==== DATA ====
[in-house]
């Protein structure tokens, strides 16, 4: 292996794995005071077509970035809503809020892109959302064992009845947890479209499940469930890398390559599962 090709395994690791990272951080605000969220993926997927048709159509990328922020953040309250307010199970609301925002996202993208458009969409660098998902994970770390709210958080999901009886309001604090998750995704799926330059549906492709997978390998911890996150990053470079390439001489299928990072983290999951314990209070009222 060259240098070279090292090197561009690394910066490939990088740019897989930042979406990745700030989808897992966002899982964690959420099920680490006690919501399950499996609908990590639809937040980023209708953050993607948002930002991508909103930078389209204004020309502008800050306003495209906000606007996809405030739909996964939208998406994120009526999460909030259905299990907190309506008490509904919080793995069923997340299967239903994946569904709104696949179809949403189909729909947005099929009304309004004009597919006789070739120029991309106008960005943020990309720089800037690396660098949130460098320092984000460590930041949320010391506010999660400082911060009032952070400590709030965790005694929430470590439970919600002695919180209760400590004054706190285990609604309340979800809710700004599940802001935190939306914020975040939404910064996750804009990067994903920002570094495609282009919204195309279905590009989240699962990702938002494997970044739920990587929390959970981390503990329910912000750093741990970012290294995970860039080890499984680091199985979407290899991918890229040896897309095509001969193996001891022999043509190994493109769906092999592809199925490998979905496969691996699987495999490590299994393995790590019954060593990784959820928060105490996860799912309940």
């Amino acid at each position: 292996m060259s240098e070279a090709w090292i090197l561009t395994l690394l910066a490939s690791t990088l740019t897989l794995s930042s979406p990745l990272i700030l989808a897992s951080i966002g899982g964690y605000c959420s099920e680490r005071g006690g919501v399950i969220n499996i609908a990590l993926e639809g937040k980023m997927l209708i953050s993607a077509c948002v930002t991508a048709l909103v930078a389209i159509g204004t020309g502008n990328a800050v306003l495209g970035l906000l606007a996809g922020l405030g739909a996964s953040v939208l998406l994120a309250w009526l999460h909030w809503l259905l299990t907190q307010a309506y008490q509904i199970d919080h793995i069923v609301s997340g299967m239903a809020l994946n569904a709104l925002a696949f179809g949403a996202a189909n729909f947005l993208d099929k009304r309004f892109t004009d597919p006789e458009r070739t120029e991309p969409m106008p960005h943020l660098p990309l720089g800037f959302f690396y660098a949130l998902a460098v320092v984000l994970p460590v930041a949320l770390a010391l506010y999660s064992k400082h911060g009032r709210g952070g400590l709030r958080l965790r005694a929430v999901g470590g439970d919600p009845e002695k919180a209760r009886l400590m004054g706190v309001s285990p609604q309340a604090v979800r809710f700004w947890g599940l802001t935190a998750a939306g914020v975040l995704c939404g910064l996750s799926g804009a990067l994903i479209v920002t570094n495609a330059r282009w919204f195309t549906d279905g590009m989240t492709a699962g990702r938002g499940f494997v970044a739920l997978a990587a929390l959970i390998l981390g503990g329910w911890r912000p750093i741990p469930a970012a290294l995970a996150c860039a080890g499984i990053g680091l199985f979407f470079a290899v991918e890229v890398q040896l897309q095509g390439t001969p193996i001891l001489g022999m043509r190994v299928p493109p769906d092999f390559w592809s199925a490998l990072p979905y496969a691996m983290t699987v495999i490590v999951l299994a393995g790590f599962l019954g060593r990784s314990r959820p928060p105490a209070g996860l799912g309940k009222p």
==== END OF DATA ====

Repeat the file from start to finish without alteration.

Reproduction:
[in-house]
């Protein structure tokens, strides 16, 4: 292996794995005071077509970035809503809020892109959302064992009845947890479209499940469930890398390559599962 090709395994690791990272951080605000969220993926997927048709159509990328922020953040309250307010199970609301925002996202993208458009969409660098998902994970770390709210958080999901009886309001604090998750995704799926330059549906492709997978390998911890996150990053470079390439001489299928990072983290999951314990209070009222 060259240098070279090292090197561009690394910066490939990088740019897989930042979406990745700030989808897992966002899982964690959420099920680490006690919501399950499996609908990590639809937040980023209708953050993607948002930002991508909103930078389209204004020309502008800050306003495209906000606007996809405030739909996964939208998406994120009526999460909030259905299990907190309506008490509904919080793995069923997340299967239903994946569904709104696949179809949403189909729909947005099929009304309004004009597919006789070739120029991309106008960005943020990309720089800037690396660098949130460098320092984000460590930041949320010391506010999660400082911060009032952070400590709030965790005694929430470590439970919600002695919180209760400590004054706190285990609604309340979800809710700004599940802001935190939306914020975040939404910064996750804009990067994903920002570094495609282009919204195309279905590009989240699962990702938002494997970044739920990587929390959970981390503990329910912000750093741990970012290294995970860039080890499984680091199985979407290899991918890229040896897309095509001969193996001891022999043509190994493109769906092999592809199925490998979905496969691996699987495999490590299994393995790590019954060593990784959820928060105490996860799912309940």
């Amino acid at each position: 292996m060259s240098e070279a090709w090292i090197l561009t395994l690394l910066a490939s690791t990088l740019t897989l794995s930042s979406p990745l990272i700030l989808a897992s951080i966002g899982g964690y605000c959420s099920e680490r005071g006690g919501v399950i969220n499996i609908a990590l993926e639809g937040k980023m997927l209708i953050s993607a077509c948002v930002t991508a048709l909103v930078a389209i159509g204004t020309g502008n990328a800050v306003l495209g970035l906000l606007a996809g922020l405030g739909a996964s953040v939208l998406l994120a309250w009526l999460h909030w809503l259905l299990t907190q307010a309506y008490q509904i199970d919080h793995i069923v609301s997340g299967m239903a809020l994946n569904a709104l925002a696949f179809g949403a996202a189909n729909f947005l993208d099929k009304r309004f892109t004009d597919p006789e458009r070739t120029e991309p969409m106008p960005h943020l660098p990309l720089g800037f959302f690396y660098a949130l998902a460098v320092v984000l994970p460590v930041a949320l770390a010391l506010y999660s064992k400082h911060g009032r709210g952070g400590l709030r958080l965790r005694a929430v999901g470590g439970d919600p009845e002695k919180a209760r009886l400590m004054g706190v309001s285990p609604q309340a604090v979800r809710f700004w947890g599940l802001t935190a998750a939306g914020v975040l995704c939404g910064l996750s799926g804009a990067l994903i479209v920002t570094n495609a330059r282009w919204f195309t549906d279905g590009m989240t492709a699962g990702r938002g499940f494997v970044a739920l997978a990587a929390l959970i390998l981390g503990g329910w911890r912000p750093i741990p469930a970012a290294l995970a996150c860039a080890g499984i990053g680091l199985f979407f470079a290899v991918e890229v890398q040896l897309q095509g390439t001969p193996i001891l001489g022999m043509r190994v299928p493109p769906d092999f390559w592809s199925a490998l990072p979905y496969a691996m983290t699987v495999i490590v999951l299994a393995g790590f599962l019954g060593r990784s314990r959820p928060p105490a209070g996860l799912g309940k009222p």